B 89%-80% 384 points-431 points
C 79%-70% 336 points -383 points
D 69%-60% 288 points-335 points
Below D No one will be in this category if they turn in everything, so meet your deadlines!

Participation in Discussion Threads (25%)

The student will be required to participate at least 3 times per week for the 8 weeks of the class to receive full credit. Contributions will be thoughtful commentary or discussion towards the thread. Remember to be courteous at all times, use good writing skills and be clear. To receive full credit for class participation, it is graded like homework, 25% for the full 8 weeks divided by 8 weeks, with 3 writings per week.

Each week for the discussion question, I want you to respond to my question open to the class with a short 2-3 paragraph answer. Best practice would be to write it in word and save it to your hard drive, then copy/paste it in as your “response” for everyone to read. Consider this the class discussion for the week, and don’t wait until Sunday night to join in. To fulfill your “class participation” for discussion threads, you need to respond each week to the question, then add one or two comments later in the week, either to another student’s comment or mine. To do this, you need to read all the other student comments.

Final exam (30%)

The final exam is a proctored, closed book test in Week 8.

Homework (25%)

Specific homework problems will be required each week on the Homework tab each week. Grading is based on the effort. I will give part or possibly full credit if the effort was shown and the student clearly was on the right track, even if the answer is not the same as the text provides.

Submit your assignment to the homework drop box. Please send your documents as either a MSWord .DOC, MSExcel spreadsheet .XLS, or a .PDF file. Always save a copy for yourself! Turn homework in before Sunday night at midnight each week.

For those odd numbered problems that you already have the solutions to, I want you to read through, and write up your answers in your own words. Exact copying of those solutions will not be counted as completed homework. The point here is to follow what the text is telling you about a particular problem, which may be tested on. If you put it in your own words, I will know you read and understood it.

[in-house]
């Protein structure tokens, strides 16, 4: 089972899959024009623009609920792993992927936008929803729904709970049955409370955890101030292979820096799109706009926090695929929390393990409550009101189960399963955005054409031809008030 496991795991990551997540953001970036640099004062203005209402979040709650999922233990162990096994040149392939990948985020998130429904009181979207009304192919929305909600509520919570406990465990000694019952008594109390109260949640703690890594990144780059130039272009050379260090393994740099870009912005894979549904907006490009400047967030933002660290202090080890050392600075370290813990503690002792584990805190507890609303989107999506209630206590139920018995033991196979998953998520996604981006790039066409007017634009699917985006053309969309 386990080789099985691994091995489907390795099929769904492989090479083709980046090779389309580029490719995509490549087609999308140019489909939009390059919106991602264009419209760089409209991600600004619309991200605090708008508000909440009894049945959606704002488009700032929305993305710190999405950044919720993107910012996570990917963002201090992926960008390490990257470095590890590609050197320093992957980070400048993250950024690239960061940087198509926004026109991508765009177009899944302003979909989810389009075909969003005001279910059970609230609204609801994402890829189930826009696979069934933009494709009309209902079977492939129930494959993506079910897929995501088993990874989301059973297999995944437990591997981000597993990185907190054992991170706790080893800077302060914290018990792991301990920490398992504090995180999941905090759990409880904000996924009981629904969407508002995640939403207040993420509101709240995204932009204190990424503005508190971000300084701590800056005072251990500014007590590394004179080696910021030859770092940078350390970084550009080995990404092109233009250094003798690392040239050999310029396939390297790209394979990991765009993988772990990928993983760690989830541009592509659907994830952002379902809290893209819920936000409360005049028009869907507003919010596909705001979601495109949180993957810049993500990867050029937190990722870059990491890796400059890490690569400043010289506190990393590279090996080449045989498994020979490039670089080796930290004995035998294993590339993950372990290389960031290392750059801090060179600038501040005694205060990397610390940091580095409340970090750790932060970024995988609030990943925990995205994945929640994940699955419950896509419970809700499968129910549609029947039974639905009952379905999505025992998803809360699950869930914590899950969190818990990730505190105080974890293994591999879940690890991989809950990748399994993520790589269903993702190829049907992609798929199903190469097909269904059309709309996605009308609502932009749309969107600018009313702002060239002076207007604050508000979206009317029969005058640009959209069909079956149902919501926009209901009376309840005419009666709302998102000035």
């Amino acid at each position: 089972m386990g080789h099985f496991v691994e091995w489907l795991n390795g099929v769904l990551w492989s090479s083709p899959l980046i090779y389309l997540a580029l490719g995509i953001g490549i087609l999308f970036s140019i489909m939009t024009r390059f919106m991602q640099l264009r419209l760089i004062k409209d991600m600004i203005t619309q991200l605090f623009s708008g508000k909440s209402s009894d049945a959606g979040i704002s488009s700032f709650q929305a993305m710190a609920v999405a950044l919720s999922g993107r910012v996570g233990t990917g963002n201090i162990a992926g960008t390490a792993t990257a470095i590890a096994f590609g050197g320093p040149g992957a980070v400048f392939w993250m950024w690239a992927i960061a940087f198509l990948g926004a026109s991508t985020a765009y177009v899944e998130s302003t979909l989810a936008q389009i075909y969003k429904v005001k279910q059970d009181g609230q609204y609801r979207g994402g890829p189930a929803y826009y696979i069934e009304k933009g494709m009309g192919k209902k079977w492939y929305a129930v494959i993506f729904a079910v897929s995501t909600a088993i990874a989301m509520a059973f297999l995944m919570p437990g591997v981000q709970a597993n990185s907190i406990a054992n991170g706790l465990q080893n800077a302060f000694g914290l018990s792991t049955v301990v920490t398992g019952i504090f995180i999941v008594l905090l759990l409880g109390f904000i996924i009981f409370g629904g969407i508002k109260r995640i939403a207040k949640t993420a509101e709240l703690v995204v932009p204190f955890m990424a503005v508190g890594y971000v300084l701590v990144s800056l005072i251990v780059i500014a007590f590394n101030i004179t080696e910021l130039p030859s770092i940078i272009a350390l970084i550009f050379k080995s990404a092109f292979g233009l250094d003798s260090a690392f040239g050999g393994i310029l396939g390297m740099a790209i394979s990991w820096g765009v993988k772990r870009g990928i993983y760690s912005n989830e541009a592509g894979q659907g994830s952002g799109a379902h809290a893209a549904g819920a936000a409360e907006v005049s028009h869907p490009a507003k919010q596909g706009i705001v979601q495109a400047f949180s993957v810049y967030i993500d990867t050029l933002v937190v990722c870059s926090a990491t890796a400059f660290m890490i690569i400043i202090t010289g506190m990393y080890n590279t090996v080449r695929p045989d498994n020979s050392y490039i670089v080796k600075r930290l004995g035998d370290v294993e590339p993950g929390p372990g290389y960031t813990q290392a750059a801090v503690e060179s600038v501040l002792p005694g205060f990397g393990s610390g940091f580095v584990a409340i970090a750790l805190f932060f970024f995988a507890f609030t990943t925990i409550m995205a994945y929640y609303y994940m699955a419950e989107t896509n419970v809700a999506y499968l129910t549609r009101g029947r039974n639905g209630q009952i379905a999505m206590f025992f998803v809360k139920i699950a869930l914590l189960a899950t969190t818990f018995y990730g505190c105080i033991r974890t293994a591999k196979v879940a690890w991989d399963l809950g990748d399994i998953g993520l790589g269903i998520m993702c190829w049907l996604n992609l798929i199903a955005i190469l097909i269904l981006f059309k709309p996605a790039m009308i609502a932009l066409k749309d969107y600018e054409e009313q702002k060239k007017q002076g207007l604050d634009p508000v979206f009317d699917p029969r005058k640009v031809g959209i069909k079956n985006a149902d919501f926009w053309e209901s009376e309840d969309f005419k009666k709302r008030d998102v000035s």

Show complete work for full credit for all problems. In the case of homework, more is better than less. Show as much work as is necessary to clearly show that you understand each and every problem.

Course Project (20%)

The project grade will be graded similarly to homework. Spreadsheets completed but not exactly like the instructor’s solution will be graded for the effort and the displayed thought process of the student. Read all about the project each week under the weekly Activity tab. If assumptions were made to complete a spreadsheet, write any extra information down that will help me grade it either in a cell note or easy reference. In the case of the project, less is better than more-2 pages, people! Edit, edit, and then edit. It will be turned in by the end of week 4 and end of week 7.


Grading Rubrics

 Weekly Homework Rubric

SKILL

Excellent

(15 pts)

Above Average

(14 pts)

Meets Expectations

(12 pts)

Unacceptable

(9 pts)

Interpretation and Critical Analysis

The response skillfully interprets and analyzes text in an insightful original manner and is edited to summarize the answer via either short worksheets or single answers.

The response sufficiently interprets and analyzes the text in adequate ways, though may lack insight and originality. Spreadsheets or answers are longer because they are not edited as clearly and not reviewed as carefully.

The response interprets and analyzes the texts in a predictable manner, summarizing ideas, rather than suggesting insights.

The response neither interprets nor analyzes textual information; the homework is too long since it is not as summarized.

Focus

The response tightly focuses on a key textual idea or theme.

The response sufficiently focuses on a key textual idea or theme.

The response sufficiently focuses on key textual ideas or themes but may wander from focus.

The response fails to focus on key textual ideas or themes.

Development with use of adequate support (text examples)

The response is extremely well developed, using clear, applicable text examples closely linked to its interpretation. Quotations conform to MLA format requirements.

The response is sufficiently developed using text examples that are adequately linked to its interpretations, though it may lack sufficient development. Quotations conform to MLA format requirements.

The response is underdeveloped and contains insufficient examples from the text that are not clearly linked to its interpretation. Quotations do not conform to MLA format requirements.

The response lacks development and examples. It contains no quotations.

Technical

Response is clearly written with strong style and conforms to conventions of Standard Written English.

Response is adequately written and conforms to conventions of Standard Written English.

Response contains multiple errors not conforming to conventions of Standard Written English.

Response does not conform to conventions of Standard Written English.


 

Weekly Discussion Rubric

 

Evaluation

Assessment Guide

Excellent

(15 pts)

The postings exceed discussion and critique requirements. Although three postings are required, the student may post multiple entries. Each posting is 2 to 3 paragraphs, but they are on point and clear. Each considers a different work and offers insight and thoughtful analysis; it does not simply summarize. It contains no errors.